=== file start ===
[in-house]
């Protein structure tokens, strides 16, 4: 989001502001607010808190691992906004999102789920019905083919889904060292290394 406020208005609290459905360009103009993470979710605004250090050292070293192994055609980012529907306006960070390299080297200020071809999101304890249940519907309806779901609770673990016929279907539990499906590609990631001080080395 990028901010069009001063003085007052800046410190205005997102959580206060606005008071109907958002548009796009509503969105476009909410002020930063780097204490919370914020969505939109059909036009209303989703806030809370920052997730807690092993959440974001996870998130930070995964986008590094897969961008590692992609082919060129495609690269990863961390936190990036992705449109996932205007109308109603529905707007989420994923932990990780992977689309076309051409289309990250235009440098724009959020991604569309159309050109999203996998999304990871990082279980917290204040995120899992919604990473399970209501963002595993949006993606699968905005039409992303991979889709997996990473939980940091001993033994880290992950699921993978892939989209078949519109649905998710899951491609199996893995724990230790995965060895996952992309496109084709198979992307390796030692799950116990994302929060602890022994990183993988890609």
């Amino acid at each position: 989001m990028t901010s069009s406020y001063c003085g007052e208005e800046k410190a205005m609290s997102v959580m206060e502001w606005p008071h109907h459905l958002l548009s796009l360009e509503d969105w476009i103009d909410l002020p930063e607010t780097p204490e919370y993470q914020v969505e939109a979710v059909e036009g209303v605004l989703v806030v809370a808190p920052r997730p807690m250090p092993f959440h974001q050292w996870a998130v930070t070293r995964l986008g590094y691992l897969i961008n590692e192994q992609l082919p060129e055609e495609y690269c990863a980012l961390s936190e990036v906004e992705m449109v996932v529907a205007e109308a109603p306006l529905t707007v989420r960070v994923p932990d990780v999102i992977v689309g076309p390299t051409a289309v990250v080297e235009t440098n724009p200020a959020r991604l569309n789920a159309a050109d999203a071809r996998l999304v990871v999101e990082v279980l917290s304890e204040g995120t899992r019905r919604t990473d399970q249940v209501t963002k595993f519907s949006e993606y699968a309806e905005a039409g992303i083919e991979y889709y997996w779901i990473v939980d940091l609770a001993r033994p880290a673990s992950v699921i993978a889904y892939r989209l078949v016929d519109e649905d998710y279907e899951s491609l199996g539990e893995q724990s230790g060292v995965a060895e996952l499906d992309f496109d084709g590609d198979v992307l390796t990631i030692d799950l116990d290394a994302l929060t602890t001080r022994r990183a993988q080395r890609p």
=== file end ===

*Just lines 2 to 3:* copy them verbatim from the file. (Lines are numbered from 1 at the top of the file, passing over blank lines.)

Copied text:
């Protein structure tokens, strides 16, 4: 989001502001607010808190691992906004999102789920019905083919889904060292290394 406020208005609290459905360009103009993470979710605004250090050292070293192994055609980012529907306006960070390299080297200020071809999101304890249940519907309806779901609770673990016929279907539990499906590609990631001080080395 990028901010069009001063003085007052800046410190205005997102959580206060606005008071109907958002548009796009509503969105476009909410002020930063780097204490919370914020969505939109059909036009209303989703806030809370920052997730807690092993959440974001996870998130930070995964986008590094897969961008590692992609082919060129495609690269990863961390936190990036992705449109996932205007109308109603529905707007989420994923932990990780992977689309076309051409289309990250235009440098724009959020991604569309159309050109999203996998999304990871990082279980917290204040995120899992919604990473399970209501963002595993949006993606699968905005039409992303991979889709997996990473939980940091001993033994880290992950699921993978892939989209078949519109649905998710899951491609199996893995724990230790995965060895996952992309496109084709198979992307390796030692799950116990994302929060602890022994990183993988890609």
């Amino acid at each position: 989001m990028t901010s069009s406020y001063c003085g007052e208005e800046k410190a205005m609290s997102v959580m206060e502001w606005p008071h109907h459905l958002l548009s796009l360009e509503d969105w476009i103009d909410l002020p930063e607010t780097p204490e919370y993470q914020v969505e939109a979710v059909e036009g209303v605004l989703v806030v809370a808190p920052r997730p807690m250090p092993f959440h974001q050292w996870a998130v930070t070293r995964l986008g590094y691992l897969i961008n590692e192994q992609l082919p060129e055609e495609y690269c990863a980012l961390s936190e990036v906004e992705m449109v996932v529907a205007e109308a109603p306006l529905t707007v989420r960070v994923p932990d990780v999102i992977v689309g076309p390299t051409a289309v990250v080297e235009t440098n724009p200020a959020r991604l569309n789920a159309a050109d999203a071809r996998l999304v990871v999101e990082v279980l917290s304890e204040g995120t899992r019905r919604t990473d399970q249940v209501t963002k595993f519907s949006e993606y699968a309806e905005a039409g992303i083919e991979y889709y997996w779901i990473v939980d940091l609770a001993r033994p880290a673990s992950v699921i993978a889904y892939r989209l078949v016929d519109e649905d998710y279907e899951s491609l199996g539990e893995q724990s230790g060292v995965a060895e996952l499906d992309f496109d084709g590609d198979v992307l390796t990631i030692d799950l116990d290394a994302l929060t602890t001080r022994r990183a993988q080395r890609p």